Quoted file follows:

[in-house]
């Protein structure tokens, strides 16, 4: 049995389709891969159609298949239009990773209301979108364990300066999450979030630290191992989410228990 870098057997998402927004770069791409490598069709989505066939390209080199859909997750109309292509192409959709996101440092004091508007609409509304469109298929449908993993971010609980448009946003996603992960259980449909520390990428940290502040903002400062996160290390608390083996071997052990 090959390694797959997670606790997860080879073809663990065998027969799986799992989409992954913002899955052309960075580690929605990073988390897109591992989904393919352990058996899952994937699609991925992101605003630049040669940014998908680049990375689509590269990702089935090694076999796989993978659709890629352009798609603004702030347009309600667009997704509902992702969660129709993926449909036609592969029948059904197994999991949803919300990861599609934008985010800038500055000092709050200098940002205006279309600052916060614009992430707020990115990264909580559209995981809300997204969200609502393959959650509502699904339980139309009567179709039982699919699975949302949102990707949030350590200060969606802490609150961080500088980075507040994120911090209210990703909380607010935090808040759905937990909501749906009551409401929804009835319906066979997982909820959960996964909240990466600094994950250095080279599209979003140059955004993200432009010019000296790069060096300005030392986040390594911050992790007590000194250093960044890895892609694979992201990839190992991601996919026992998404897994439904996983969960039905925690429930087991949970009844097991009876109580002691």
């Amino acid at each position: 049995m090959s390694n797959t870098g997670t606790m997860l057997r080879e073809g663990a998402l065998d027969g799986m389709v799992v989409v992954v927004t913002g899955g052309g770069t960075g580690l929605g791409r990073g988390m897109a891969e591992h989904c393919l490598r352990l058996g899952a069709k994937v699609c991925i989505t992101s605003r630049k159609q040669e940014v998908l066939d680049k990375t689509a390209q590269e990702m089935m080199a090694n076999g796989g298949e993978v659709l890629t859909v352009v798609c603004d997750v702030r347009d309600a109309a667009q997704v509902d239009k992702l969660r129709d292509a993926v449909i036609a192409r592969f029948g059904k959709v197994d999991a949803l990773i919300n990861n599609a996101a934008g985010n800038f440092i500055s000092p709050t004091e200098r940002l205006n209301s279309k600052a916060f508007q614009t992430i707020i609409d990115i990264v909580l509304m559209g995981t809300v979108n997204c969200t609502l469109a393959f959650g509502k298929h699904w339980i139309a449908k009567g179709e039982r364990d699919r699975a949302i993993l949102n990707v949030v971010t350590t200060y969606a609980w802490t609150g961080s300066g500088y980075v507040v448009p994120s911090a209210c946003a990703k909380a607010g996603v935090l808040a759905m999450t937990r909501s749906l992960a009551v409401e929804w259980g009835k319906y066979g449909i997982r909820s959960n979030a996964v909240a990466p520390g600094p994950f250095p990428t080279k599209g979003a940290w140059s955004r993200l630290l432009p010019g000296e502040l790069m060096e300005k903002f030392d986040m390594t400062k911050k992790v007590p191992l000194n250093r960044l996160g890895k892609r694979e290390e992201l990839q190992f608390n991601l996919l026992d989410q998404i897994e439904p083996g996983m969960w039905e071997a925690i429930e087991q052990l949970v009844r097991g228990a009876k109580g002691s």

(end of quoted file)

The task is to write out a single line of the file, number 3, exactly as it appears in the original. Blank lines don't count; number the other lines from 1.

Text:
């Amino acid at each position: 049995m090959s390694n797959t870098g997670t606790m997860l057997r080879e073809g663990a998402l065998d027969g799986m389709v799992v989409v992954v927004t913002g899955g052309g770069t960075g580690l929605g791409r990073g988390m897109a891969e591992h989904c393919l490598r352990l058996g899952a069709k994937v699609c991925i989505t992101s605003r630049k159609q040669e940014v998908l066939d680049k990375t689509a390209q590269e990702m089935m080199a090694n076999g796989g298949e993978v659709l890629t859909v352009v798609c603004d997750v702030r347009d309600a109309a667009q997704v509902d239009k992702l969660r129709d292509a993926v449909i036609a192409r592969f029948g059904k959709v197994d999991a949803l990773i919300n990861n599609a996101a934008g985010n800038f440092i500055s000092p709050t004091e200098r940002l205006n209301s279309k600052a916060f508007q614009t992430i707020i609409d990115i990264v909580l509304m559209g995981t809300v979108n997204c969200t609502l469109a393959f959650g509502k298929h699904w339980i139309a449908k009567g179709e039982r364990d699919r699975a949302i993993l949102n990707v949030v971010t350590t200060y969606a609980w802490t609150g961080s300066g500088y980075v507040v448009p994120s911090a209210c946003a990703k909380a607010g996603v935090l808040a759905m999450t937990r909501s749906l992960a009551v409401e929804w259980g009835k319906y066979g449909i997982r909820s959960n979030a996964v909240a990466p520390g600094p994950f250095p990428t080279k599209g979003a940290w140059s955004r993200l630290l432009p010019g000296e502040l790069m060096e300005k903002f030392d986040m390594t400062k911050k992790v007590p191992l000194n250093r960044l996160g890895k892609r694979e290390e992201l990839q190992f608390n991601l996919l026992d989410q998404i897994e439904p083996g996983m969960w039905e071997a925690i429930e087991q052990l949970v009844r097991g228990a009876k109580g002691s």